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New ways of working offer hope for a wave of insights into dementia that will eventually lead to more effective treatment.

Why don't we have a cure yet?

Since the first recorded discovery of Alzheimer's disease in 1906, there has been disappointingly slow progress in discovering drugs that prevent or even delay it. There are a few reasons why this could be:

1. By the time symptoms of dementia present themselves, a lot of damage has already been done to the brain. So far, drugs have been tested on and developed for patients whose dementia has progressed too far to give effective results.

2. Dementia affects the whole brain and involves lots of pathways, proteins and cells going wrong. This makes research a lot more complicated and reduces the likelihood of a single miracle cure, as there is no single 'thing' to target. That's why our name features dementias in the plural – because there are lots of different types, and lots of diseases that can cause it (such as Alzheimer's or Parkinson's).

3. Historically, dementia has been poorly understood, partially due to a lack of funding for research and drug development. Typically, areas that yield lots of promising results, and fields with a long-term payoff, get approved for funding, like physical conditions and childhood diseases. Because dementia most commonly affects older people and is a notoriously difficult condition to treat, it hasn't received as much funding in the past.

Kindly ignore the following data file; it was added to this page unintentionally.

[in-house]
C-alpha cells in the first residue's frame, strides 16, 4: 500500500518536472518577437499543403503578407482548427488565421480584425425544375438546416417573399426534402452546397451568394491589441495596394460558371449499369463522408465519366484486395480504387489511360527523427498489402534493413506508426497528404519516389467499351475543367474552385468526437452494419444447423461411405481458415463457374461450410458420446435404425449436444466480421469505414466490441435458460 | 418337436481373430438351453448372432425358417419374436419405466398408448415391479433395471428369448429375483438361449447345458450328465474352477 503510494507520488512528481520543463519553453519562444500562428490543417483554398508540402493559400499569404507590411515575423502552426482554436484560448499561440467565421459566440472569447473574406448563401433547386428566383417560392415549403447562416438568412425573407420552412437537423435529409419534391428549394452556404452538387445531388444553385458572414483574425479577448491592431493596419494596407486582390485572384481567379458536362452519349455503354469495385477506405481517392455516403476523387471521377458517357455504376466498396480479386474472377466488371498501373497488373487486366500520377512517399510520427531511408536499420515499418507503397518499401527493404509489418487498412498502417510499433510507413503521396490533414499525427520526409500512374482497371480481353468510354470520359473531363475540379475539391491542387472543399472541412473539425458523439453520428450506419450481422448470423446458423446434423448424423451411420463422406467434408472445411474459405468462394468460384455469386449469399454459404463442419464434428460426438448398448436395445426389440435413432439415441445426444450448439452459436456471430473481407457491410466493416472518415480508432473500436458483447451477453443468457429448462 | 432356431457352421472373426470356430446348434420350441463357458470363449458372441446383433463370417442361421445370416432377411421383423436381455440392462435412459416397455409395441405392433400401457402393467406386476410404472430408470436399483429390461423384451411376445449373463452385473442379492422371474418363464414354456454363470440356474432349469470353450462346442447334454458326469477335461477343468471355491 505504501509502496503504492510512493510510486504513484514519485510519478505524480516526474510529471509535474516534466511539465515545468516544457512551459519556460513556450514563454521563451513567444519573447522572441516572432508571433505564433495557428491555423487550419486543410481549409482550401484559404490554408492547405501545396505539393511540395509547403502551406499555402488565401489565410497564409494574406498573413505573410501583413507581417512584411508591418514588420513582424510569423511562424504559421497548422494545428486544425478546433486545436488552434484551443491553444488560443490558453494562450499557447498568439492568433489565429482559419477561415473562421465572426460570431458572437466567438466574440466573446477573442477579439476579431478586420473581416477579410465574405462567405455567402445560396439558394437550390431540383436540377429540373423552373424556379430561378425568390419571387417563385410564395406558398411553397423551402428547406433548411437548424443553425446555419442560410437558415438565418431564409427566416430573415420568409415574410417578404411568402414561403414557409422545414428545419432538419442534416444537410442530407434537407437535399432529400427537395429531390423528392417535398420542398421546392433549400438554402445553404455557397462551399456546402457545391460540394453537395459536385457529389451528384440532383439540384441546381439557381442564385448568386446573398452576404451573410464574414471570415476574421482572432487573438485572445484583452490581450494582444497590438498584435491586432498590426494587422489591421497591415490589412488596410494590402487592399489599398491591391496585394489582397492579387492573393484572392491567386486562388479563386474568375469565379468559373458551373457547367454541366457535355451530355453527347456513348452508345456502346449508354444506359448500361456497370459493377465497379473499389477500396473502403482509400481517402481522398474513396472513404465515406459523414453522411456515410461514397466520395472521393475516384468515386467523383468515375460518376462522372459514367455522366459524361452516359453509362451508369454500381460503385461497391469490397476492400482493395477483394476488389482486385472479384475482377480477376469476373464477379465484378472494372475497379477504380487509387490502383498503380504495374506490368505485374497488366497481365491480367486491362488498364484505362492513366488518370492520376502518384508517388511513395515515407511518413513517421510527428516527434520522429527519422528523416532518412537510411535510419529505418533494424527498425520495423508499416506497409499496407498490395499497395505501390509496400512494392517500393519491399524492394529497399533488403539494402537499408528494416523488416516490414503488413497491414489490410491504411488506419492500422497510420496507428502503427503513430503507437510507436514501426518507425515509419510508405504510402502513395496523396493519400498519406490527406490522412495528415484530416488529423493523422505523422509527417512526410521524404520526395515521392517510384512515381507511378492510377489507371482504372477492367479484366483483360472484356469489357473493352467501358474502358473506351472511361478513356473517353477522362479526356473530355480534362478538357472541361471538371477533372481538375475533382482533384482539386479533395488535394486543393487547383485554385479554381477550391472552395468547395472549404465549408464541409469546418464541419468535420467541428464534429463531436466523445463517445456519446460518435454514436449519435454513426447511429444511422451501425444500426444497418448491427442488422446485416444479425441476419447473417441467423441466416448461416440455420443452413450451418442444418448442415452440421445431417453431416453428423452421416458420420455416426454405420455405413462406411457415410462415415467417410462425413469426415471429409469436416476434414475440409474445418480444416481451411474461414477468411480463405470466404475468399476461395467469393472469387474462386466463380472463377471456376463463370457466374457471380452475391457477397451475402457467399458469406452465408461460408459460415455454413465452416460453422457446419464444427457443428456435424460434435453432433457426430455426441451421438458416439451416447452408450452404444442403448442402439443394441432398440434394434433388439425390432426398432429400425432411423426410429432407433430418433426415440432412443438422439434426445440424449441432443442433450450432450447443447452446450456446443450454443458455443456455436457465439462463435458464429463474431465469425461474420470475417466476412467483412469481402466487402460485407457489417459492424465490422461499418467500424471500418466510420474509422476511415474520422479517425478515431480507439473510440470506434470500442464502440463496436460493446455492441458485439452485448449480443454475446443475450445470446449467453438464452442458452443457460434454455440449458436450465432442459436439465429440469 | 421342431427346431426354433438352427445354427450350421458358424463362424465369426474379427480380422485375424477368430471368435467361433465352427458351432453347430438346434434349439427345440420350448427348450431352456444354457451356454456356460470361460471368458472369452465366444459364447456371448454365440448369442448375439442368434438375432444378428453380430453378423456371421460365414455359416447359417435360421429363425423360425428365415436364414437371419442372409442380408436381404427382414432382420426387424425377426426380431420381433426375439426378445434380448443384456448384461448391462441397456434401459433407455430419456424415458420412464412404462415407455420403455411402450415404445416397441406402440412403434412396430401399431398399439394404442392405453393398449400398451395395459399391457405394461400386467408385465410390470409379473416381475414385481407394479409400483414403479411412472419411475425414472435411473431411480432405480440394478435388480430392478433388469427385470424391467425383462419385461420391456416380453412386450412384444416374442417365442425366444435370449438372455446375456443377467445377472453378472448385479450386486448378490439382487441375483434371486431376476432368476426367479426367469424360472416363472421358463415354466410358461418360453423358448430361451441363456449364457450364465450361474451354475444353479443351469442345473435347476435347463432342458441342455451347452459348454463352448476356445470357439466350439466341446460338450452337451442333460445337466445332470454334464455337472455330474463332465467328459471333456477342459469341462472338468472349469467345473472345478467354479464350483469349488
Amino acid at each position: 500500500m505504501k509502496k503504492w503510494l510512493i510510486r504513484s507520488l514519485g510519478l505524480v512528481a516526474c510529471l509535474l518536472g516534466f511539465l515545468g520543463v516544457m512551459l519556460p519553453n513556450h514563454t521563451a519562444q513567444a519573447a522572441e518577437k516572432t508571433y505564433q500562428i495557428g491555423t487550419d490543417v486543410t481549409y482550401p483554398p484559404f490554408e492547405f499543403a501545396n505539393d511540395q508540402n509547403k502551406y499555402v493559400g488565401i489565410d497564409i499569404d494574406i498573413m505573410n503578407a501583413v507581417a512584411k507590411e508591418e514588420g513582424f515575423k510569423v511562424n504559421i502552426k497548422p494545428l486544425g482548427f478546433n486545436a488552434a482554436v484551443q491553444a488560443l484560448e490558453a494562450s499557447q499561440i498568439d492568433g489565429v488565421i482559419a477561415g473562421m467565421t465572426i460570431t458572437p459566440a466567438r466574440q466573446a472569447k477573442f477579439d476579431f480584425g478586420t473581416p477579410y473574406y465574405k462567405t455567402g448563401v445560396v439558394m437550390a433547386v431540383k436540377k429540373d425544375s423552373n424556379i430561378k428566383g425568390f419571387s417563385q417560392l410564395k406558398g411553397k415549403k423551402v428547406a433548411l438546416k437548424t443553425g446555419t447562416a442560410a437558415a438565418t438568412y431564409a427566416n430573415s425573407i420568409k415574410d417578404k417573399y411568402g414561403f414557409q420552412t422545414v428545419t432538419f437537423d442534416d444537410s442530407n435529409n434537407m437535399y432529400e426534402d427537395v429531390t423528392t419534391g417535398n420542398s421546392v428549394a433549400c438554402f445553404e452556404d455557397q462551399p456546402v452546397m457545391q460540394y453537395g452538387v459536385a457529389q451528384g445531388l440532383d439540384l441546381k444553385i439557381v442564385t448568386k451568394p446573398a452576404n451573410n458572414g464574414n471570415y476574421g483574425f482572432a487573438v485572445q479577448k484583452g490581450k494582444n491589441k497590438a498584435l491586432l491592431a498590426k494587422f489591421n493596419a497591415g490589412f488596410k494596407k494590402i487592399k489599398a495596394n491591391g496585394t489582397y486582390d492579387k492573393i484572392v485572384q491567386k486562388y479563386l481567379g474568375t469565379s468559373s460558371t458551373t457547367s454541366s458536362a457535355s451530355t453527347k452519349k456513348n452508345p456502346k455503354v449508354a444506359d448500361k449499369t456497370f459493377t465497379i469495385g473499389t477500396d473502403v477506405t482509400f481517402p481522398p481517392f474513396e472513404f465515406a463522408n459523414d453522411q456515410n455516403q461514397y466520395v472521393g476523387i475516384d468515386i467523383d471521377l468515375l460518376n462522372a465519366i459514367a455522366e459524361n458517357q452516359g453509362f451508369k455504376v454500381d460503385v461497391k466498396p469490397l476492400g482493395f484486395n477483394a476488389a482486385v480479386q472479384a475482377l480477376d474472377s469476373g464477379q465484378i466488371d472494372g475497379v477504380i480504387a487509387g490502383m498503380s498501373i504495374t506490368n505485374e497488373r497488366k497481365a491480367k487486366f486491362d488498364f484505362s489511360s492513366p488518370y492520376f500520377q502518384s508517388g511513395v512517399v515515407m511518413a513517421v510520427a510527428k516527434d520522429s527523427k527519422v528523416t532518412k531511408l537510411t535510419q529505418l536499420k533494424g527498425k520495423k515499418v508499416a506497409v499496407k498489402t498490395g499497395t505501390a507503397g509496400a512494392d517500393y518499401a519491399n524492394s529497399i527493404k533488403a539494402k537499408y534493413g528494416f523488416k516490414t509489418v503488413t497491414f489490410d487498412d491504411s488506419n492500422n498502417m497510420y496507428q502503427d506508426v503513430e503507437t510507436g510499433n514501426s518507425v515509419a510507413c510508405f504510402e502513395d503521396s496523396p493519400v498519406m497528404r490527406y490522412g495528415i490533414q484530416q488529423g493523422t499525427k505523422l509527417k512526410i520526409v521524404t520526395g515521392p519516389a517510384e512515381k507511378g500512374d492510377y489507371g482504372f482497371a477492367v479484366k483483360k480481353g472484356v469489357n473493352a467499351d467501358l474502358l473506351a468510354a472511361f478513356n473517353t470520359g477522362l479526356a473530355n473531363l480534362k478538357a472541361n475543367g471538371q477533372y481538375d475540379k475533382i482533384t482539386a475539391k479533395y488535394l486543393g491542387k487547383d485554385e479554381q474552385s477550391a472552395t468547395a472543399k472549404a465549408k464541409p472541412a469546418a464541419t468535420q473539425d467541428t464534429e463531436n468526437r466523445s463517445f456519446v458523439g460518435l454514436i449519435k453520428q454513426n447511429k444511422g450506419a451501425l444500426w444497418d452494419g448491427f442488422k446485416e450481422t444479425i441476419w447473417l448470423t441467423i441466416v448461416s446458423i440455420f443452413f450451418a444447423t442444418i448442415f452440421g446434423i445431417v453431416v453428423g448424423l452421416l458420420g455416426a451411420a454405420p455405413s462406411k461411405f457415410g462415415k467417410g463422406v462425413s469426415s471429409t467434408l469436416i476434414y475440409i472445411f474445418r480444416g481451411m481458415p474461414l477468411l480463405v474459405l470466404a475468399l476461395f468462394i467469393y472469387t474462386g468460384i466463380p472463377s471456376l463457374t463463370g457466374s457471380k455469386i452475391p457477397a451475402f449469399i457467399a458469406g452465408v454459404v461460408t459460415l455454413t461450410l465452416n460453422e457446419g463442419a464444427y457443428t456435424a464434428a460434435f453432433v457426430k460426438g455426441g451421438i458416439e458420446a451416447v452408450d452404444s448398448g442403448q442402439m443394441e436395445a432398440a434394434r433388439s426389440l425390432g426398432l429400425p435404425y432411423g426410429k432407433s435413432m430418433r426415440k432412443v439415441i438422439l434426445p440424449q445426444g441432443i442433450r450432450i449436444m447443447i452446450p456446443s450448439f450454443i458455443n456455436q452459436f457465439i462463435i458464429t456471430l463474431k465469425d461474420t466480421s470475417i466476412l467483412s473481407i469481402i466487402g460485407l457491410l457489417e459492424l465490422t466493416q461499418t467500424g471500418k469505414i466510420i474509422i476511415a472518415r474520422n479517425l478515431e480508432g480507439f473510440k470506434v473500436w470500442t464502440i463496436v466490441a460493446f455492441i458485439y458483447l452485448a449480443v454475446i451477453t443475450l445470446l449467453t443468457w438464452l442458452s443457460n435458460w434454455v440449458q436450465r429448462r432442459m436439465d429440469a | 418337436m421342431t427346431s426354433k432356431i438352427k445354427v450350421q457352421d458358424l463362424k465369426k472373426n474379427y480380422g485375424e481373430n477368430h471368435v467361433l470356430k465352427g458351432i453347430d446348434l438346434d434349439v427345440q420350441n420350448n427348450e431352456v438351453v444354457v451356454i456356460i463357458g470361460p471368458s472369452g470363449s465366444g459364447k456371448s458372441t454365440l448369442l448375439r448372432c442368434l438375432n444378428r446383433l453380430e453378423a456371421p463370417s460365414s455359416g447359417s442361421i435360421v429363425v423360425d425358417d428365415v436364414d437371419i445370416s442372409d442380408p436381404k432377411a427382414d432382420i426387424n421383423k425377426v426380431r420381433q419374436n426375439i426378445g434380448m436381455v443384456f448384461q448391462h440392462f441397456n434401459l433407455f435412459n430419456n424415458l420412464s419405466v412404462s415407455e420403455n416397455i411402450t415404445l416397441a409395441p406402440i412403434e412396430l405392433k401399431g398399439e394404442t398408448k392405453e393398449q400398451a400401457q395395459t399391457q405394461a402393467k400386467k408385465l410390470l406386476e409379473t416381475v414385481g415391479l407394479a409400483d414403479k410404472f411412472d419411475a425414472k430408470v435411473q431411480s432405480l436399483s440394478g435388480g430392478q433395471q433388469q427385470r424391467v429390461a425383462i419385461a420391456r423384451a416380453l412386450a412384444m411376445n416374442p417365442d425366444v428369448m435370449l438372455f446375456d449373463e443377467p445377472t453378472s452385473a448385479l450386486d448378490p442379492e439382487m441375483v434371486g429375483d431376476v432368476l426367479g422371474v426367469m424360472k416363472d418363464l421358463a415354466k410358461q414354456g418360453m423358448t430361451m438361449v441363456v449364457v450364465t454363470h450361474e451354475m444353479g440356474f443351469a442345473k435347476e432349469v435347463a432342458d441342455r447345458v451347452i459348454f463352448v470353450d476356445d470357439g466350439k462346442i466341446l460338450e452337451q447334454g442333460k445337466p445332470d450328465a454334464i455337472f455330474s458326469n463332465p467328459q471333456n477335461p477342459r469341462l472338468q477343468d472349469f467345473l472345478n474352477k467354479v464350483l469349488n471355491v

But all that's changing – thanks in part to DPUK and the wealth of information in our Data Portal.

Listen to our interview with DPUK's director, Professor John Gallacher, on the future of dementia research:

Better data offers hope

By bringing together what is known as 'cohort data', DPUK offers the chance for more specific drug trials that can be carried out earlier in the progression of the disease. Longitudinal cohort data is where information about thousands of people (who have volunteered for these studies) is collected over a large period of their lives.


"When researchers study the people for whom we have a lot of data – the people who take part in cohort studies – we are in a much stronger position to make the breakthroughs we need in the dementia treatment deadlock."
Professor John Gallacher, Director of Dementias Platform UK

The benefit of this cohort data is that researchers have information about people's lives before they went on to develop dementia. When these people are analysed, we can begin to see patterns in the data, such as similarities in people's genetics, early experiences or lifestyles, that could have increased their risk of getting dementia.